Strong cooperation determines the success of the Smart City Wien initiative. It makes planning even more ambitious and inspiring. The framework strategy runs up until the year 2050 because the changes in the energy, mobility and building sectors cannot be achieved overnight. We're paying particular attention to working with companies and enterprises from Vienna as well as business partners, research institutions, science and other fields. This is an overall strategy operating under the theme: "Find clever solutions to complicated problems."

  5. How have you involved Viennese citizens in the process of choosing and developing these smart projects?
    A smart city gives its citizens the opportunity to participate in planning processes and improvements.
    This cannot, of course, be the case for all projects, which is why we want to consider all interests in the planning processes. However, our main concern is that no one should be left behind. There is a risk of keeping disadvantaged groups out of these processes. To avoid this, we offer both online and offline participation. For example, citizens can now send complaints or requests to the city administration quickly, intuitively and without mandatory registration using a new app called "Sag's Wien." It was developed through an open, online and offline process with the population.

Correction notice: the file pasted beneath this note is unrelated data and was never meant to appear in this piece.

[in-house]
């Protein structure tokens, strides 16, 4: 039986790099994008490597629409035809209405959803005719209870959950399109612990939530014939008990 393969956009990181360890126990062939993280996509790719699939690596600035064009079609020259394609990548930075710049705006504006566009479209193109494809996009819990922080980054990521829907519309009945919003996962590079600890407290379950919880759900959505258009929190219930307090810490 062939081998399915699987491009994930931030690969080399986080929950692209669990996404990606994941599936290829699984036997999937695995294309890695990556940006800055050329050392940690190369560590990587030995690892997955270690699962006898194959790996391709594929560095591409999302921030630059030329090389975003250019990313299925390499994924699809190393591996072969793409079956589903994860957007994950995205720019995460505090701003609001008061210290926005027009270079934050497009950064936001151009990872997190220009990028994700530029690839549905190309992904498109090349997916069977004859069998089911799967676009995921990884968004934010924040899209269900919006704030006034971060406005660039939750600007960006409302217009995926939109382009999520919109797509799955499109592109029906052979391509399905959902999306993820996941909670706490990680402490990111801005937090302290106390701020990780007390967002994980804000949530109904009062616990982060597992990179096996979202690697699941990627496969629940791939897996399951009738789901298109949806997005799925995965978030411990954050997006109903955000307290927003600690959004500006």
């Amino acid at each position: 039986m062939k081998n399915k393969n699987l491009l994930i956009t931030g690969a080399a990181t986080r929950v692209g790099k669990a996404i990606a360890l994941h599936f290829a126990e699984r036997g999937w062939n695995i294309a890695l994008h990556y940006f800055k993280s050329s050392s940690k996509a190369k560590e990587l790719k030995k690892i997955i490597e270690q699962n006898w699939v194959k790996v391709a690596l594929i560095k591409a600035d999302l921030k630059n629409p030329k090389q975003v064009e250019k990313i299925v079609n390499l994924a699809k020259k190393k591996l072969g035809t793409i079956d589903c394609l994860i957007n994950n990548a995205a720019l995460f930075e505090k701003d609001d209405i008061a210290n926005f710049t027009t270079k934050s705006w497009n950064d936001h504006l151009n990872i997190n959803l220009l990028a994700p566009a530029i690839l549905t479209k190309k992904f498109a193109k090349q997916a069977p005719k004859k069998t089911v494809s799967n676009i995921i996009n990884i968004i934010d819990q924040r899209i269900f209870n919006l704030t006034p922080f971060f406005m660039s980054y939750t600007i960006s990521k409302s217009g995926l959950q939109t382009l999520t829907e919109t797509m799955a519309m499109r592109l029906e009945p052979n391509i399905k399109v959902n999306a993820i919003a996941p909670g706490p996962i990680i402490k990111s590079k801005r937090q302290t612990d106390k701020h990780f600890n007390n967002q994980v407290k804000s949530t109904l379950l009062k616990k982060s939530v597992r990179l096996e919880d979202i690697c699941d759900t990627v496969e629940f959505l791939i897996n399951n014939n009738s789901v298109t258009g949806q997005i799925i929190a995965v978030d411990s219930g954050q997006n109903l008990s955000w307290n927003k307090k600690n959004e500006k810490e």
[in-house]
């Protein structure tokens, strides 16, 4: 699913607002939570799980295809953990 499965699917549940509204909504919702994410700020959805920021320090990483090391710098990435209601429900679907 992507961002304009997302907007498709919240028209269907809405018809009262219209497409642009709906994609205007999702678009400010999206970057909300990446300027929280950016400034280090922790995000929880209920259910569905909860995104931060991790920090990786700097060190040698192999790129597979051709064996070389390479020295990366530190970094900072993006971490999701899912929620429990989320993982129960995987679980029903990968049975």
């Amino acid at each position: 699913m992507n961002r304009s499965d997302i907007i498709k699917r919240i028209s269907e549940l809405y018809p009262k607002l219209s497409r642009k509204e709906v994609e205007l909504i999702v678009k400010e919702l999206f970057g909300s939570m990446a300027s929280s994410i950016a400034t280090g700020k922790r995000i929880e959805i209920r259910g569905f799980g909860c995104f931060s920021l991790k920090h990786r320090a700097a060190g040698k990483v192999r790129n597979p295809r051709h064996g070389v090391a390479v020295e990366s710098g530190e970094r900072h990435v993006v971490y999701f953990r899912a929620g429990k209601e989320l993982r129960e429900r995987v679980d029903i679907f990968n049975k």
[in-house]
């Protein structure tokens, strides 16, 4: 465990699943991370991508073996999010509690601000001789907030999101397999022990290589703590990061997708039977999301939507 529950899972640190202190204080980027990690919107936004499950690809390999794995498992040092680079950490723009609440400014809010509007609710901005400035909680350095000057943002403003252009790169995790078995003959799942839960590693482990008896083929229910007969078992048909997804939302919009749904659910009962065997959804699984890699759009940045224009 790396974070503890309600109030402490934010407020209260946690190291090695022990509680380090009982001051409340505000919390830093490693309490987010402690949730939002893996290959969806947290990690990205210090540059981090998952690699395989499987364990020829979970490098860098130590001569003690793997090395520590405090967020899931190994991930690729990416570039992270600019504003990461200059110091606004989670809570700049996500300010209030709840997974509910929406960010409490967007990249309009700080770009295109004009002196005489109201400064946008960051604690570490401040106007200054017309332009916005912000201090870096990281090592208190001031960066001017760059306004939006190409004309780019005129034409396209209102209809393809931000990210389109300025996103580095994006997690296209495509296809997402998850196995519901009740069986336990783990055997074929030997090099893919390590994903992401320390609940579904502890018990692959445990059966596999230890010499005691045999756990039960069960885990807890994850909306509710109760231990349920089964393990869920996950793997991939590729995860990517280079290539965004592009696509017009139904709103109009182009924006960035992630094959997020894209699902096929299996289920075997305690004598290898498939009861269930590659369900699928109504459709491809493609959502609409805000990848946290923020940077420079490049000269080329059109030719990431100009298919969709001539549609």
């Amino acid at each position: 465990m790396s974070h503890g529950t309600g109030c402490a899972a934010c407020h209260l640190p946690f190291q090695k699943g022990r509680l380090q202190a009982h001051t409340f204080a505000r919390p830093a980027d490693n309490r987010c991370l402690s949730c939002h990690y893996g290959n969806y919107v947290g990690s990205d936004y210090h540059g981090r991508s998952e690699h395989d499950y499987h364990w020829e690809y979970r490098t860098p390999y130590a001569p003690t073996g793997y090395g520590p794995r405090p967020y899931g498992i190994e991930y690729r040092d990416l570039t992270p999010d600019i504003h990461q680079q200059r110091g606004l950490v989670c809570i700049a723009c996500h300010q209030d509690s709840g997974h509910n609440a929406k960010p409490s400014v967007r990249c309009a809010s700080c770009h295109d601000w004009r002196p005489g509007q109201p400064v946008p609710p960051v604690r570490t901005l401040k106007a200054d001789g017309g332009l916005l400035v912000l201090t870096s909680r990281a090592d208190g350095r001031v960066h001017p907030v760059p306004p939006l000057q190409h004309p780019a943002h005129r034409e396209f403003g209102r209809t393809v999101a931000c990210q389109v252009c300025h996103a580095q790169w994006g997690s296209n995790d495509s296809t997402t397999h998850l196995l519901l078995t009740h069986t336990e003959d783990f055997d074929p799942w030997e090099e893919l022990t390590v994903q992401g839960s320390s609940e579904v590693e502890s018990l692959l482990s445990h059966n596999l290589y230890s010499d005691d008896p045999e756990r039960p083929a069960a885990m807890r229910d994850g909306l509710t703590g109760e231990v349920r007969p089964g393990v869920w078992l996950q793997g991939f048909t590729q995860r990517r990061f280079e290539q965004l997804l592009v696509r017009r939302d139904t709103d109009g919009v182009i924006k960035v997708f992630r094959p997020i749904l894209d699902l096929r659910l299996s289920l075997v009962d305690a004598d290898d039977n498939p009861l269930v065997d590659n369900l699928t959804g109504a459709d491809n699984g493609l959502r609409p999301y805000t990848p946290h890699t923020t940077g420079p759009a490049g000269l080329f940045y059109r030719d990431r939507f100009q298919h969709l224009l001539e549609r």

6. Cities produce immense amounts of data and many smart solutions are built on capturing and using that data. How do you deal with concerns about privacy?
    This is a very important issue in all our projects. Data protection and data security have become increasingly important in our information society, in particular for the administration and public trust in our services. Every person has the right to keep their personal data secret.
    Also, personal data may not be collected or passed on without a sufficient statutory basis.
    We take this topic very seriously in the development of all our services and projects where we apply new possibilities and technologies.

  7. What advice would you give to a similar city starting out on this journey?
    Every city chooses its own definition of a smart city and defines its own priorities in solving the problems. The diversity and uniqueness of every city is a great asset and may lead to very different approaches to the subject of the "smart city." From my point of view, the strong cooperation and involvement of all stakeholders is crucial for implementing such a strategy. This requires more effort and time in the beginning, but is worth it many times over during the process of implementation.

Interview conducted by Janet Anderson for our Think:Act magazine "We need to talk about complexity."

Think:Act Edition

Exploring complexity


Don't miss our article with Nobel Prize winner Richard Thaler, as well as much more food for thought.

Published October 2017. Available in
Further reading

Take a look at the previous editions of our thought leadership magazine Think:Act here:

Portrait of Think:Act Magazine

Think:Act Magazine

Munich Office, Central Europe